A few days ago, David Cameron warned of a generation-long struggle against Islamist extremism. On the same day, the Bishop of Leeds published an open letter to the Prime Minister, which you can see on his blog, ‘Musings of a restless bishop’. Reading the letter and the substantial paragraph that precedes and qualifies it, I believe it could all be reproduced in a much shorter form:
“Dear Prime Minister,
The world’s in a terrible state because of conflicts between religions and within religions. Let me know when you’ve come up with a solution to this.
The Bishop of Leeds also complains of the persecution of tens of thousands of Christians in Iraq, writing that “they seem to have fallen from consciousness”, whatever that’s supposed to mean. As a casual observer of these matters, there are a bewildering and distressing amount of people of all faiths in the region who are having a very tough time indeed; I wouldn’t say that the Iraqi Christians are either over-represented or under-represented in the media, but if the Bishop chooses to prioritise their plight, then he’s free to do so.
What astonishes me most about this letter is that it contributes nothing, consisting as it does of little else apart from queries and indeed, the Bishop signs off his letter to the Prime Minister by saying “I look forward to your considered response to these pressing questions.” There’s nothing wrong with publishing a letter asking a public figure what he intends to do about any given scenario and we’re all entitled to do such a thing. However, the fact that a British bishop exercises his right to pen a letter in which he publicly admits that he has no solutions to the problems we face apart from suggesting the creation of a new ambassadorial position seems to me to be an exercise in sheer futility at best and an embarrassing admission of imaginative bankruptcy at worst.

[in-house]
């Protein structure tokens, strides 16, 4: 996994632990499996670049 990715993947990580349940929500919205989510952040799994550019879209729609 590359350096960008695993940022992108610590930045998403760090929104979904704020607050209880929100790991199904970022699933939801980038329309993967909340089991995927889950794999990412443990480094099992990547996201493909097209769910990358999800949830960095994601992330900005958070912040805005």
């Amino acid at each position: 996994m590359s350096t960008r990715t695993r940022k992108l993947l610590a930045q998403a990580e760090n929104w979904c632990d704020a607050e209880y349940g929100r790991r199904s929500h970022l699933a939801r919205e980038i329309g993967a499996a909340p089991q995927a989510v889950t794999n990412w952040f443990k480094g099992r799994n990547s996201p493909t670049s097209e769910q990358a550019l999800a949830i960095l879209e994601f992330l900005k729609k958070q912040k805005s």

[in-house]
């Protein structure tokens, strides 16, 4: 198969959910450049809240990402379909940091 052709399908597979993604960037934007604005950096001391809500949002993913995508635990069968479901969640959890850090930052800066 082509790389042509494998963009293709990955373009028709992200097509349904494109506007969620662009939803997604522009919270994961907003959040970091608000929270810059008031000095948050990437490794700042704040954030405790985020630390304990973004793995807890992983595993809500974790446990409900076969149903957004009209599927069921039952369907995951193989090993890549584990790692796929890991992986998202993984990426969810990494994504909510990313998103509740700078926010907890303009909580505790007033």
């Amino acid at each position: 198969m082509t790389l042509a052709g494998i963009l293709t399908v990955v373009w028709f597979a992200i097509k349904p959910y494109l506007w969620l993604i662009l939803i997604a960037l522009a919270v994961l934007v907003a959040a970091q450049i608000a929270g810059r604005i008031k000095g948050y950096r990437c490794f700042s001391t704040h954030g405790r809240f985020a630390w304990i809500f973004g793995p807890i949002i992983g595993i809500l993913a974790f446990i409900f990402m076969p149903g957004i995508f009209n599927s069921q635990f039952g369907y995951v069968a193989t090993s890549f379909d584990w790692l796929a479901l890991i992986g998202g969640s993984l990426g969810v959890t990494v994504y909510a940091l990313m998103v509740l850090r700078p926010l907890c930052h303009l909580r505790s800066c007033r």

We could point to a number of significant dates, but I think it’s reasonable to start with July 7th 2005, when four Islamist suicide bombers killed 52 civilians and injured around 700 more in a series of attacks in London. This was just over nine years ago, which to my mind is a more than ample period of time for the many princes and dignitaries of the Church, in conjunction with their legions of consultants, think-tanks, advisors, partners and supporters, to come up with something – anything – that will benefit us all, whether it be an announcement, a strategy, a document, a notable speech or some other initiative to capture the world’s imagination.
This patently has not happened, while the dismal letter by the Bishop of Leeds provides evidence for this failure, containing as it does its many requests for initiatives, visions, strategies and information from someone else. All this leads me to conclude that the Church is devoid of ideas, while it seems to me that an inordinate amount of whatever energy and inspiration this institution might possess has been expended in recent times on the question of whether or not women can become bishops, an issue that was apparently worth more time and effort in terms of deliberations than that which was expended on the concerns expressed by the Bishop – and supported by the Archbishop – in his letter.
There is a telling scene in the Game of Thrones series where Tywin Lannister curtly informs the ineffectual Joffrey that “Any man who must say ‘I am the king’ is no true king”. By the same principle, the representatives of the Church bemoan the lack of “a long-term, overarching and holistic vision” without having anything to contribute towards such a thing, while they confess they are unclear as to “…what our broader global strategy is – particularly insofar as the military, political, economic and humanitarian demands interconnect”. In the next sentence, however, they announce or demand that “The Church internationally must be a primary partner in addressing this complexity”, a statement which to my mind automatically excludes them from such a role in precisely the same way that Joffrey’s statement “I am the king” effectively made him unfit or unsuitable for his own lofty position.
Why must the Church be a primary partner? How can it possibly hope to address these complex problems if everyone involved is hopelessly flailing around in the dark and has nothing but questions? Unless those men and women in the secular authorities collectively manage to show some imagination, ingenuity and conviction, it seems inevitable that Winter is Coming.